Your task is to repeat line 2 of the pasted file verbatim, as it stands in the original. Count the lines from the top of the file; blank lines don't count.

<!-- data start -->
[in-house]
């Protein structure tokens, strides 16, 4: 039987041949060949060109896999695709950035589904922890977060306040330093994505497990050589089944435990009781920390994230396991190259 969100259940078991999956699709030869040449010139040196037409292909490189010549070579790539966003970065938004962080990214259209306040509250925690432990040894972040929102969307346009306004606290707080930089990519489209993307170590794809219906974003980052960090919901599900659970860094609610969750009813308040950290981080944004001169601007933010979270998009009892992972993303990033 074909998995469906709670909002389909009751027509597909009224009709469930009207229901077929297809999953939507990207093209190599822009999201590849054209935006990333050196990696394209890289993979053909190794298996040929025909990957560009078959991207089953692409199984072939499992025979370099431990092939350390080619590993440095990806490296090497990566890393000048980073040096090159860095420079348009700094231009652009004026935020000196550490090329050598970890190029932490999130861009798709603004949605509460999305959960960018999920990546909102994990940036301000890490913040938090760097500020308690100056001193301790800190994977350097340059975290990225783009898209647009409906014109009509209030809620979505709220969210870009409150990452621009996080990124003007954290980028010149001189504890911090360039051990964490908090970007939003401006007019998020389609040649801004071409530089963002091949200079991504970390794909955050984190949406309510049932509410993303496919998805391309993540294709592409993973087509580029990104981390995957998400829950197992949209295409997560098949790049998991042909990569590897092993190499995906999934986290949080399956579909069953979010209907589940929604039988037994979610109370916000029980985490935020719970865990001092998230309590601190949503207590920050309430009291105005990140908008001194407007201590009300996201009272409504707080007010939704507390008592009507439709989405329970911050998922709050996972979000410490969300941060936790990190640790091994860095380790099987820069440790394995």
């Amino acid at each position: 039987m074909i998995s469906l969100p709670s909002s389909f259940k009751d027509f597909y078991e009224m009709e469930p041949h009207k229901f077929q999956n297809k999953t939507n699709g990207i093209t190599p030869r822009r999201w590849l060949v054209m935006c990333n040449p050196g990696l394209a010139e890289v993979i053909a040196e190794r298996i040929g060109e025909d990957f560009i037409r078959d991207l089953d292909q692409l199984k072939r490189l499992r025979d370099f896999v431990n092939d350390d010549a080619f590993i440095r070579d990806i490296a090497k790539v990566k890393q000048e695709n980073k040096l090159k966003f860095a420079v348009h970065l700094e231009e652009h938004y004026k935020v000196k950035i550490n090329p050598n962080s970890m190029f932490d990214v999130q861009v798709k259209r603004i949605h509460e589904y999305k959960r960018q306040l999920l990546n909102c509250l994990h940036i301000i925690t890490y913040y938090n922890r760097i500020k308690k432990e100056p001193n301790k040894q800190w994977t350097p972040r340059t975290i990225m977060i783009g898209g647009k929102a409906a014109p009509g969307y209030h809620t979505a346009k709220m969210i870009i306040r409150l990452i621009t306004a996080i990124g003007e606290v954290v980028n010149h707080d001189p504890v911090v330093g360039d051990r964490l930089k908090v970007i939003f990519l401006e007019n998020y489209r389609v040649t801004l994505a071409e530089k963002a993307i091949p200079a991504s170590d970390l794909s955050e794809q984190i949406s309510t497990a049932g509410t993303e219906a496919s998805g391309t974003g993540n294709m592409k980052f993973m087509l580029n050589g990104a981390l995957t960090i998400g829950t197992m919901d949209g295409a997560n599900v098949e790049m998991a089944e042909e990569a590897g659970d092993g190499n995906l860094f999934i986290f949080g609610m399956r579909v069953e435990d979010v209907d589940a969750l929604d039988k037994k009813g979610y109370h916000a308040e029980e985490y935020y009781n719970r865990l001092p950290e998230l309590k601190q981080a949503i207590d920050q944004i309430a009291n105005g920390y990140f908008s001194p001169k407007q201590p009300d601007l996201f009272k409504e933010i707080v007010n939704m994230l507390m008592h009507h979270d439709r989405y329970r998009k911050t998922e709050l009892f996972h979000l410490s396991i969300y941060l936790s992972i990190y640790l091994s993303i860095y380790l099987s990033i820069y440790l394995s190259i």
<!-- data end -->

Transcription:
């Protein structure tokens, strides 16, 4: 039987041949060949060109896999695709950035589904922890977060306040330093994505497990050589089944435990009781920390994230396991190259 969100259940078991999956699709030869040449010139040196037409292909490189010549070579790539966003970065938004962080990214259209306040509250925690432990040894972040929102969307346009306004606290707080930089990519489209993307170590794809219906974003980052960090919901599900659970860094609610969750009813308040950290981080944004001169601007933010979270998009009892992972993303990033 074909998995469906709670909002389909009751027509597909009224009709469930009207229901077929297809999953939507990207093209190599822009999201590849054209935006990333050196990696394209890289993979053909190794298996040929025909990957560009078959991207089953692409199984072939499992025979370099431990092939350390080619590993440095990806490296090497990566890393000048980073040096090159860095420079348009700094231009652009004026935020000196550490090329050598970890190029932490999130861009798709603004949605509460999305959960960018999920990546909102994990940036301000890490913040938090760097500020308690100056001193301790800190994977350097340059975290990225783009898209647009409906014109009509209030809620979505709220969210870009409150990452621009996080990124003007954290980028010149001189504890911090360039051990964490908090970007939003401006007019998020389609040649801004071409530089963002091949200079991504970390794909955050984190949406309510049932509410993303496919998805391309993540294709592409993973087509580029990104981390995957998400829950197992949209295409997560098949790049998991042909990569590897092993190499995906999934986290949080399956579909069953979010209907589940929604039988037994979610109370916000029980985490935020719970865990001092998230309590601190949503207590920050309430009291105005990140908008001194407007201590009300996201009272409504707080007010939704507390008592009507439709989405329970911050998922709050996972979000410490969300941060936790990190640790091994860095380790099987820069440790394995």